What's lurking in your household products? According to a recent study of more than 200 cleaning and personal care products, troublesome estrogen-mimicking chemicals linked with hormone disruption.
These so-called "endocrine disruptors" may disturb the way hormones work by either mimicking estrogen, androgen or thyroid hormones, or stimulating or blocking production of these hormones when absorbed into the body.
Earlier this month, endocrine disruptors were detected in vinyl shower curtains, dryer sheets, sunscreens and other common things found around the home. [Scroll down to see what products may be messing with your hormones]
"This is the first large, peer-reviewed study looking at hormone-disrupting and asthma-related chemicals in a wide range of consumer products," study author Robin Dodson, a researcher at the Silent Spring Institute, told HealthDay News.
Dodson and colleagues at the Silent Spring Institute published the research in Environmental Health Perspectives.
The most well-known endocrine disruptor is bisphenol-A, or BPA, a chemical found in some plastics that has been linked to heart disease, diabetes, infertility and behavioral and developmental problems in children exposed in utero. Many have already ditched plastic water bottles for stainless steel, and manufacturers have begun advertising their wares as BPA-free.
Other chemicals have triggered concern due to links to breast cancer. Breast cancer in particular seems to be intricately linked to exposure to hormones or chemicals that act as such.
But the research behind endocrine disruptors is still far from conclusive; industry groups continue to raise issues with researchers who, they say, are "alarming consumers unnecessarily", said a spokesman for the American Cleaning Institute in response to the recent study.
There is a middle ground, however. "You don't want to worry people beyond a reasonable extent," John Spengler, a professor of environmental health at Harvard School of Public Health, told USA Today. While the small amounts of chemicals found in these products may not pose a problem in isolated instances, there is a cumulative effect, he said.
The study's authors argue that they aren't instilling fear but raising awareness, and something as simple as better labeling on products would allow consumers to be more informed and make their own decisions.
While across the industry, some companies are opting to make the contents of their products more easily accessible to consumers, in the meantime, the authors suggest some easy, at-home ways to limit your exposure to the chemicals in these products, including:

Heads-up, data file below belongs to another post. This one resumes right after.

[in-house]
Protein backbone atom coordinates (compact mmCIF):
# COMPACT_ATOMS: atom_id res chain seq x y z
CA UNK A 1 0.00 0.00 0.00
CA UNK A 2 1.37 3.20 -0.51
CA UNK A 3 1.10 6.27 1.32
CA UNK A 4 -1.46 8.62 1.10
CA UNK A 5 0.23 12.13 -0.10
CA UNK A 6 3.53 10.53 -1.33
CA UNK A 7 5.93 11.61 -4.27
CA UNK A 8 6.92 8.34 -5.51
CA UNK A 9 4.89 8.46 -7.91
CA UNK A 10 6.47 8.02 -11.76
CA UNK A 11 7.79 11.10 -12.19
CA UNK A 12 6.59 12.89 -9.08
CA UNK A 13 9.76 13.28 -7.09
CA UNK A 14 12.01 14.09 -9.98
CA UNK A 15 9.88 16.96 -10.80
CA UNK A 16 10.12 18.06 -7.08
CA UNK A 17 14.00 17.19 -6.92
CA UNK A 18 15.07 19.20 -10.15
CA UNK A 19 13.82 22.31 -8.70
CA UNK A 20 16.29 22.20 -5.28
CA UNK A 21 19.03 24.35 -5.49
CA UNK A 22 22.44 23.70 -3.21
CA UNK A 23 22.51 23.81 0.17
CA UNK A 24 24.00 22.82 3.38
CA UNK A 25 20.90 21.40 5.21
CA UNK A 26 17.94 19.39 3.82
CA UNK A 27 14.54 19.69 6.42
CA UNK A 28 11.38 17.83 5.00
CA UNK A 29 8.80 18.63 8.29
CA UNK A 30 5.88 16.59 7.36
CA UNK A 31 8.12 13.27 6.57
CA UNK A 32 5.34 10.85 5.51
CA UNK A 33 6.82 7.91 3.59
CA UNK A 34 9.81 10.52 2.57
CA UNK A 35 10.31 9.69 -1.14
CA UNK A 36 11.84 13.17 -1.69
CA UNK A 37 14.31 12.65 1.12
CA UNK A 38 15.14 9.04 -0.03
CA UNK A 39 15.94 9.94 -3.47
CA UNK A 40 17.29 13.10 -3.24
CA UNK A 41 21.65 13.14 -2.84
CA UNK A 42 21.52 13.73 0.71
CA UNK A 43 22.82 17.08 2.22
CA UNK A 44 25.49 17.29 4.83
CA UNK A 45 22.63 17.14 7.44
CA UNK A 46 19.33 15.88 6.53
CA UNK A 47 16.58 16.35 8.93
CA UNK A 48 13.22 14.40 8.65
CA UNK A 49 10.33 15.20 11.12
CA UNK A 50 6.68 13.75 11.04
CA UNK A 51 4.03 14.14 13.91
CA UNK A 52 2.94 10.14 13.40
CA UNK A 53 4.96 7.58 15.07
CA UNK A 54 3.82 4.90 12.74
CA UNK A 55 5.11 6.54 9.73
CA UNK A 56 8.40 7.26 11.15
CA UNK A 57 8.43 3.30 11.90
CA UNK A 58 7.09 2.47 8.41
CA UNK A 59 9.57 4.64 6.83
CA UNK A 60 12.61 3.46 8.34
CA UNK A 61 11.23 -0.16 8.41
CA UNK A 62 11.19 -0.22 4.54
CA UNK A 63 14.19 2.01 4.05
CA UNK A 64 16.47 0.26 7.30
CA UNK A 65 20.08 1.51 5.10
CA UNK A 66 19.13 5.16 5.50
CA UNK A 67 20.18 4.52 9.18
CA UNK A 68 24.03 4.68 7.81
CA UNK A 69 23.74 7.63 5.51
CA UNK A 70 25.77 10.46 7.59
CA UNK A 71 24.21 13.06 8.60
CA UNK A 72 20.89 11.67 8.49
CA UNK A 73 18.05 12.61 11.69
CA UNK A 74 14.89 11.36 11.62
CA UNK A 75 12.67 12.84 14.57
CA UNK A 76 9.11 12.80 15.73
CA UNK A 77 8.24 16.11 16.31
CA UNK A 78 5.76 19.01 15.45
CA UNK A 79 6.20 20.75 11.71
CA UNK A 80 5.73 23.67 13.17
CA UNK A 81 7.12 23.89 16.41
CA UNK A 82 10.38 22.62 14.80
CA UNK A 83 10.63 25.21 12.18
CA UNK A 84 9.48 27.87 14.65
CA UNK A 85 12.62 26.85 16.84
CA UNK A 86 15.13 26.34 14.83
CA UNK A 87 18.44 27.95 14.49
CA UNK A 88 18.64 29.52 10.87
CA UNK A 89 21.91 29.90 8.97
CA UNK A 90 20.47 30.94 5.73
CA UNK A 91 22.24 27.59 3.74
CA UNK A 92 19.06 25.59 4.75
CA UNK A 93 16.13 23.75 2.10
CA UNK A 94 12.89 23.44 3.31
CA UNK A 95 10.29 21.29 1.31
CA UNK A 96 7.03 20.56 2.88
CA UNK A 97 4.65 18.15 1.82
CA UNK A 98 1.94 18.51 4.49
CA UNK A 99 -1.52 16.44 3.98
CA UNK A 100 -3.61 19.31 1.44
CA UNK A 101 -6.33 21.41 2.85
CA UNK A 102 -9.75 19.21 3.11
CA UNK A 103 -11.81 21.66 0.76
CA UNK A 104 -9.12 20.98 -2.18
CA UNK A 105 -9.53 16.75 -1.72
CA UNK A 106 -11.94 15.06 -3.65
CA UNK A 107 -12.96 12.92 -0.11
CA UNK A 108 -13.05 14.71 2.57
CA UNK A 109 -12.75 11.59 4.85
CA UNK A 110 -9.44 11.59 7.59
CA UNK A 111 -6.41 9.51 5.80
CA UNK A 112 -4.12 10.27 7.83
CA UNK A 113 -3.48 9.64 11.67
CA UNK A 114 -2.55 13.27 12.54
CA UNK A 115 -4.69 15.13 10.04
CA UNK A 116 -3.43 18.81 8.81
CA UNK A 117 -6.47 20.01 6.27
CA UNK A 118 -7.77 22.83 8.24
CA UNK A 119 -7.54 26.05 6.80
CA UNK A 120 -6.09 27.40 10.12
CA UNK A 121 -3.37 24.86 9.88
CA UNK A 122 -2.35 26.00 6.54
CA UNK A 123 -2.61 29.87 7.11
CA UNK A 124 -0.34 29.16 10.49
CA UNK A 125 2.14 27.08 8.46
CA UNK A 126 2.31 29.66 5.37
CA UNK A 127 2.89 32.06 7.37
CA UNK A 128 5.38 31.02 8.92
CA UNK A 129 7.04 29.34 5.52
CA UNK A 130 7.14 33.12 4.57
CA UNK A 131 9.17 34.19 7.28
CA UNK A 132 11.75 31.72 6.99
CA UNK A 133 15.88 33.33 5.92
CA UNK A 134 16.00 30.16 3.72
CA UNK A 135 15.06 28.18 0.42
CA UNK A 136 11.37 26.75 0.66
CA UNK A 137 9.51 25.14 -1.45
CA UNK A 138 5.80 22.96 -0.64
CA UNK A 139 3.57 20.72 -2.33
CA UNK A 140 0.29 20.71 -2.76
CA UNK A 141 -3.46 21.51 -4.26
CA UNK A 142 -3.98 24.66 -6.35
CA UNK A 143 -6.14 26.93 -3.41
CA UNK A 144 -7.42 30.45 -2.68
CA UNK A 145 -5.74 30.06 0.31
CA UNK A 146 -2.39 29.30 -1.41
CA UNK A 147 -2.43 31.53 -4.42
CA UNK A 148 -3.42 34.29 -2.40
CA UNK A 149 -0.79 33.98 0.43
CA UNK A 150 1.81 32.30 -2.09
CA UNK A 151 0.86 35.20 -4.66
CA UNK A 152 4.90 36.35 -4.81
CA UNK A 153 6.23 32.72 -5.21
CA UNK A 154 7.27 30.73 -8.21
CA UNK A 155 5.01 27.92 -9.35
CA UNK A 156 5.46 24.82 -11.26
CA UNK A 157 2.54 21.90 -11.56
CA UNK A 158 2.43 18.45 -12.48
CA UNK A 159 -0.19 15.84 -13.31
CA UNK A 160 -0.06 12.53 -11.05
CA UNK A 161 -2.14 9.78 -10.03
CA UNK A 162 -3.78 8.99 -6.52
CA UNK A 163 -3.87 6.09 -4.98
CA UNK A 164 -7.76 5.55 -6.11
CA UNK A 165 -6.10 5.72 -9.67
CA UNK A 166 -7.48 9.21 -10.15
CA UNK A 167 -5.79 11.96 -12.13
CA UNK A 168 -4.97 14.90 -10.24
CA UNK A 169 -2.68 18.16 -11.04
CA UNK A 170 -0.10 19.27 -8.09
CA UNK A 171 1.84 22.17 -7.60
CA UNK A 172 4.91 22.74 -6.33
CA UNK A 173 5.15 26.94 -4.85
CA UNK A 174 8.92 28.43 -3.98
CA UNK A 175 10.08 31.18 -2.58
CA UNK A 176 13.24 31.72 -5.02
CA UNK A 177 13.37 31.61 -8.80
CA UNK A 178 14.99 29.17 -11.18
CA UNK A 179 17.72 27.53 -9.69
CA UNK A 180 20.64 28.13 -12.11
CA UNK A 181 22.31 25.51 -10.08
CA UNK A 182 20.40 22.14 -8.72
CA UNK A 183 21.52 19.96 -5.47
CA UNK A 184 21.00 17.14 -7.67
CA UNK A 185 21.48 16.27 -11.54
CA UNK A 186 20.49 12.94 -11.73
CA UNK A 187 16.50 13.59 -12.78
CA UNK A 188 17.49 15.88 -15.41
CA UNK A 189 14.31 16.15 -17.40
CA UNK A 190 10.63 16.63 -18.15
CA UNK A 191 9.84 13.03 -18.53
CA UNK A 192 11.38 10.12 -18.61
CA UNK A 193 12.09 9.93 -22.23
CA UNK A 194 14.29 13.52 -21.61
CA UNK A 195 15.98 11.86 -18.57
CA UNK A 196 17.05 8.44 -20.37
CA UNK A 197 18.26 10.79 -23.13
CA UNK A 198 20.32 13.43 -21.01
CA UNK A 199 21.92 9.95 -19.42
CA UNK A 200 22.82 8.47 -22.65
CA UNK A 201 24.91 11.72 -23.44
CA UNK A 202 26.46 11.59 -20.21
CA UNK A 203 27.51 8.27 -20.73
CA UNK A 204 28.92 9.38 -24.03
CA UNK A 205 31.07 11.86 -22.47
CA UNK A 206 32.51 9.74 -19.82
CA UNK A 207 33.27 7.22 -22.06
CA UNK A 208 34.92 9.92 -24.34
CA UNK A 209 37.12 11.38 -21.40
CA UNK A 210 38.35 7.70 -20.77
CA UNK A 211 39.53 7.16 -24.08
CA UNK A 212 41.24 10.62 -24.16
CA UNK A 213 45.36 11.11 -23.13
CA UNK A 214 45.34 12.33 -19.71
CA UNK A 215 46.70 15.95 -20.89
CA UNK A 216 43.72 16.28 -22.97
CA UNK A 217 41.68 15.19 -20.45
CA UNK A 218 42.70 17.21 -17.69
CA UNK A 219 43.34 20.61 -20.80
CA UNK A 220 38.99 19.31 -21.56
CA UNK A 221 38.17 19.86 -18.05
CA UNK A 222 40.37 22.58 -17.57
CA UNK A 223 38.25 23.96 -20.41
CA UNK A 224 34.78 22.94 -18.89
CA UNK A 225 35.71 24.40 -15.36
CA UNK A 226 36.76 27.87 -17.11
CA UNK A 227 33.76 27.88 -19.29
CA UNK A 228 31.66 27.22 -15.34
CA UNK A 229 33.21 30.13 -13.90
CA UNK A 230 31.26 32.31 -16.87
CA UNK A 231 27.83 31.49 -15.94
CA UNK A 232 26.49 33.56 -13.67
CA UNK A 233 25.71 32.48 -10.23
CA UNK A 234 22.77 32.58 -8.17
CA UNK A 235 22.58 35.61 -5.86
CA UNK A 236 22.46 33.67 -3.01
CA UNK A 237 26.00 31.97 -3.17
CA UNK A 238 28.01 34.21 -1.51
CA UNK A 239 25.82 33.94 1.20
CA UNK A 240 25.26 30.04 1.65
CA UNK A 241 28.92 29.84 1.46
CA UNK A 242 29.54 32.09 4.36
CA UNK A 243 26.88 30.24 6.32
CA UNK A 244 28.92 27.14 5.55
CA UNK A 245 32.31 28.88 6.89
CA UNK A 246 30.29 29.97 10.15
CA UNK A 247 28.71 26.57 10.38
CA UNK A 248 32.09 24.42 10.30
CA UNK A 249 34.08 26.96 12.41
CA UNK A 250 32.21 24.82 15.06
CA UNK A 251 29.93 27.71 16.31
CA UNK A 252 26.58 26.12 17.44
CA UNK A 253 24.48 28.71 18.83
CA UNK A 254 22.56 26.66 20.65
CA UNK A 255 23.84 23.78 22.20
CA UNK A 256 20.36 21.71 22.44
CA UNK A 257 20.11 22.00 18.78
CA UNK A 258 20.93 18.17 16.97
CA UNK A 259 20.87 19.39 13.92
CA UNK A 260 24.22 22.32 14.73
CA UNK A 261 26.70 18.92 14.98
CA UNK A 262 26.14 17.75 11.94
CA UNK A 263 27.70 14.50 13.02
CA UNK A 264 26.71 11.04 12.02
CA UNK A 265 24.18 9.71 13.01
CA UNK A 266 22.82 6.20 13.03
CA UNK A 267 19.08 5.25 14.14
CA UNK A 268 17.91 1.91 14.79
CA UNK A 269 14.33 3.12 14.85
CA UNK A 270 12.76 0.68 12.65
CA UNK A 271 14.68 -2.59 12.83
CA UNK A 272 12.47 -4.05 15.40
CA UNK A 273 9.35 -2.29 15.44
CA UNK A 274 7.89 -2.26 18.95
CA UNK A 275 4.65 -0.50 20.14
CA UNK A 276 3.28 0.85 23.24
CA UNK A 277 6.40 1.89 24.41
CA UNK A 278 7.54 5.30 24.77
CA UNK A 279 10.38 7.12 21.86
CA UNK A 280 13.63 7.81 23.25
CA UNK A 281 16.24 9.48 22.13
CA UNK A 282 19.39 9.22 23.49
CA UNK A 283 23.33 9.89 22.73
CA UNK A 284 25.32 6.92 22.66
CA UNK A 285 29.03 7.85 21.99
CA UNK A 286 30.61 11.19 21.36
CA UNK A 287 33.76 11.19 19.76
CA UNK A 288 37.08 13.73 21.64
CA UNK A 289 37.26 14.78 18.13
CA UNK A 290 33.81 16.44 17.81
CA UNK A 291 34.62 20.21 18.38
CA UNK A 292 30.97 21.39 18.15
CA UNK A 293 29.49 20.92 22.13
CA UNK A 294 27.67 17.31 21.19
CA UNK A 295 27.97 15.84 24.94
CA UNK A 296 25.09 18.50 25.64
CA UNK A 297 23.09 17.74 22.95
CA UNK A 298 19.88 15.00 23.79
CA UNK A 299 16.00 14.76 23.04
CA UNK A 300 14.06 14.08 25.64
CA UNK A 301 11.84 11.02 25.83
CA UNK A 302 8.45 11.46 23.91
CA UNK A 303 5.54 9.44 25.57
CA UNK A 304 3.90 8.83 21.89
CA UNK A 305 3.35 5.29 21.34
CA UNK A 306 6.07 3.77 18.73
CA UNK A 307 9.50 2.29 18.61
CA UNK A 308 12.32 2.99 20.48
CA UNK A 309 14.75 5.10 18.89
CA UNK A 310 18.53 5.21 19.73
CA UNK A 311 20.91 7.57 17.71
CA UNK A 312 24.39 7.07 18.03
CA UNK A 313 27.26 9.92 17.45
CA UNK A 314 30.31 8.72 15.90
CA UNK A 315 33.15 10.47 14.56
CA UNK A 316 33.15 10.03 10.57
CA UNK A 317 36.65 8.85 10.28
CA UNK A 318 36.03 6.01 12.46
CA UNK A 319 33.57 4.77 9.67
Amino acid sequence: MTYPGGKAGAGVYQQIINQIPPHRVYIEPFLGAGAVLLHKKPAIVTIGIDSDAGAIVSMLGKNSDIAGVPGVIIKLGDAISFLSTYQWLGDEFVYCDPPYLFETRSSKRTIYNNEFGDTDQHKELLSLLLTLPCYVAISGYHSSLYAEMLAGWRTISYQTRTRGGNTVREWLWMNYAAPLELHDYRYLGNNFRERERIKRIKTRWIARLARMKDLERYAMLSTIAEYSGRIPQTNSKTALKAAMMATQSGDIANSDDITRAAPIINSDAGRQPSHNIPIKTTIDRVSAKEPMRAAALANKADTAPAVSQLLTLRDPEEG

- Using fewer household and personal products
- Avoiding vinyl products, products containing fragrances and anti-bacterial products
- Using soap and water for cleaning
Click through the slideshow below for some of the products highlighted by the researchers that you should watch out for, plus the chemicals that may be lurking in each. Then tell us in the comments what you do to limit your exposure to potential endocrine disruptors.
The phthalate DEHP has been found in vinyl products, and has been linked to respiratory problems. Flickr photo by krossbow
Fragrances not only trigger asthma but, the researchers say, have been shown to mimic estrogen, and can make breast cancer cells grow in laboratory tests.
Like in air fresheners, the fragrances in dryer sheets can trigger asthma and mimics estrogen. Flickr photo by cckaiser
It goes without saying that perfumes can similarly trigger respiratory issues. Some may also mimic estrogen. Flickr photo by Lauren Tucker Photography
Sunscreens have some of the largest concentrations of chemicals, according to the researchers, including cyclosiloxanes, according to WebMD, which produced liver and lung damage in mice in one study.
Even "alternative" cleaning solutions, considered by many of us to be greener and safer, tested positive for some of the 55 chemicals the researchers focused on. They suggest cleaning with baking soda and vinegar, when appropriate.
In detergents and soaps, watch out for alkylphenols, which seem to exhibit estrogen-like properties.
Many cosmetics contain parabens as preservatives, but the class of chemical is shown to act similarly to estrogen. However, like many potential endocrine disruptors, parabens have been approved up to a certain amount by the FDA for use in cosmetics, and most are used at levels far below the upper limit. Flickr photo by Jennie Faber
Along with cleaning solutions, the researchers tested "alternative" shampoos and conditioners and discovered potentially harmful chemicals. In fact, according to the press release: A consumer who used the tested alternative surface cleaner, tub and tile cleaner, laundry detergent, bar soap, shampoo and conditioner, facial cleanser and lotion and toothpaste would be exposed to 19 of the target compounds. Like cosmetics, many may also contain parabens.
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